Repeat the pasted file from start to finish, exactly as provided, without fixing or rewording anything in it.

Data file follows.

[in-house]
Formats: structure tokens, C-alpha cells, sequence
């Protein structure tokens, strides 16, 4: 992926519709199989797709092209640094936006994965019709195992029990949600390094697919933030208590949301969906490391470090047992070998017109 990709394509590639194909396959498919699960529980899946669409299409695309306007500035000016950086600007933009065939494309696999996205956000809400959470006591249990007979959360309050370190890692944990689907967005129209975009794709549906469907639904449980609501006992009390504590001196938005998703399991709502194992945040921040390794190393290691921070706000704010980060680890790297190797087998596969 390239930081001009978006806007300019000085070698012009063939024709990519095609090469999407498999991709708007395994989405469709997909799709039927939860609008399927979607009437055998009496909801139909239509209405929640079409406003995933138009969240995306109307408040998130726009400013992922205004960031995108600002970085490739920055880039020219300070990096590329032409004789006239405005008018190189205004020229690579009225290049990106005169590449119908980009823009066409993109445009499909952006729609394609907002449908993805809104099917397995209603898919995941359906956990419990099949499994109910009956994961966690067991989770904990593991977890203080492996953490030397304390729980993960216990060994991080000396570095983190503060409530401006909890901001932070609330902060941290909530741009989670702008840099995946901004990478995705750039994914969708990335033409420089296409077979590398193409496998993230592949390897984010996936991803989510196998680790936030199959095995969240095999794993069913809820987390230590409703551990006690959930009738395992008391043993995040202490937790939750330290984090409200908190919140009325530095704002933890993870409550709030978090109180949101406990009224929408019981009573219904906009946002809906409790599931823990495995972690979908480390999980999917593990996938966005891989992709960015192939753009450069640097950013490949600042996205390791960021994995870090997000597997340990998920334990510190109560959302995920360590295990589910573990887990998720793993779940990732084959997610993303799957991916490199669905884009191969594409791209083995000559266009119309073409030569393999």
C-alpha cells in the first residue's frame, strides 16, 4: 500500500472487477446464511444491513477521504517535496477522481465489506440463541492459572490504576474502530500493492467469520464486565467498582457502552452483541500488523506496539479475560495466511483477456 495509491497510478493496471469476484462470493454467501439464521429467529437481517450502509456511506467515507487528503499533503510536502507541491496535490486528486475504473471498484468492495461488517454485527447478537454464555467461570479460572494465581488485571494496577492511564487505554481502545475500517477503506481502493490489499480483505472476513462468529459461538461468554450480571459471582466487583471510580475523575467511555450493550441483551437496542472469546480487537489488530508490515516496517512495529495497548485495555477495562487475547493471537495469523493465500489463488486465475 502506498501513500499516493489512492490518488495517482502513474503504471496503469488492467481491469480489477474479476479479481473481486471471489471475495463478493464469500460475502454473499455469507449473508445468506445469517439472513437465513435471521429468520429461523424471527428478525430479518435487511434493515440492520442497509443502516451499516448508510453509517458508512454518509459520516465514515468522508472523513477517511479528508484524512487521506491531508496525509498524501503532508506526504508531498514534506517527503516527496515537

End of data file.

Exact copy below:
[in-house]
Formats: structure tokens, C-alpha cells, sequence
């Protein structure tokens, strides 16, 4: 992926519709199989797709092209640094936006994965019709195992029990949600390094697919933030208590949301969906490391470090047992070998017109 990709394509590639194909396959498919699960529980899946669409299409695309306007500035000016950086600007933009065939494309696999996205956000809400959470006591249990007979959360309050370190890692944990689907967005129209975009794709549906469907639904449980609501006992009390504590001196938005998703399991709502194992945040921040390794190393290691921070706000704010980060680890790297190797087998596969 390239930081001009978006806007300019000085070698012009063939024709990519095609090469999407498999991709708007395994989405469709997909799709039927939860609008399927979607009437055998009496909801139909239509209405929640079409406003995933138009969240995306109307408040998130726009400013992922205004960031995108600002970085490739920055880039020219300070990096590329032409004789006239405005008018190189205004020229690579009225290049990106005169590449119908980009823009066409993109445009499909952006729609394609907002449908993805809104099917397995209603898919995941359906956990419990099949499994109910009956994961966690067991989770904990593991977890203080492996953490030397304390729980993960216990060994991080000396570095983190503060409530401006909890901001932070609330902060941290909530741009989670702008840099995946901004990478995705750039994914969708990335033409420089296409077979590398193409496998993230592949390897984010996936991803989510196998680790936030199959095995969240095999794993069913809820987390230590409703551990006690959930009738395992008391043993995040202490937790939750330290984090409200908190919140009325530095704002933890993870409550709030978090109180949101406990009224929408019981009573219904906009946002809906409790599931823990495995972690979908480390999980999917593990996938966005891989992709960015192939753009450069640097950013490949600042996205390791960021994995870090997000597997340990998920334990510190109560959302995920360590295990589910573990887990998720793993779940990732084959997610993303799957991916490199669905884009191969594409791209083995000559266009119309073409030569393999």
C-alpha cells in the first residue's frame, strides 16, 4: 500500500472487477446464511444491513477521504517535496477522481465489506440463541492459572490504576474502530500493492467469520464486565467498582457502552452483541500488523506496539479475560495466511483477456 495509491497510478493496471469476484462470493454467501439464521429467529437481517450502509456511506467515507487528503499533503510536502507541491496535490486528486475504473471498484468492495461488517454485527447478537454464555467461570479460572494465581488485571494496577492511564487505554481502545475500517477503506481502493490489499480483505472476513462468529459461538461468554450480571459471582466487583471510580475523575467511555450493550441483551437496542472469546480487537489488530508490515516496517512495529495497548485495555477495562487475547493471537495469523493465500489463488486465475 502506498501513500499516493489512492490518488495517482502513474503504471496503469488492467481491469480489477474479476479479481473481486471471489471475495463478493464469500460475502454473499455469507449473508445468506445469517439472513437465513435471521429468520429461523424471527428478525430479518435487511434493515440492520442497509443502516451499516448508510453509517458508512454518509459520516465514515468522508472523513477517511479528508484524512487521506491531508496525509498524501503532508506526504508531498514534506517527503516527496515537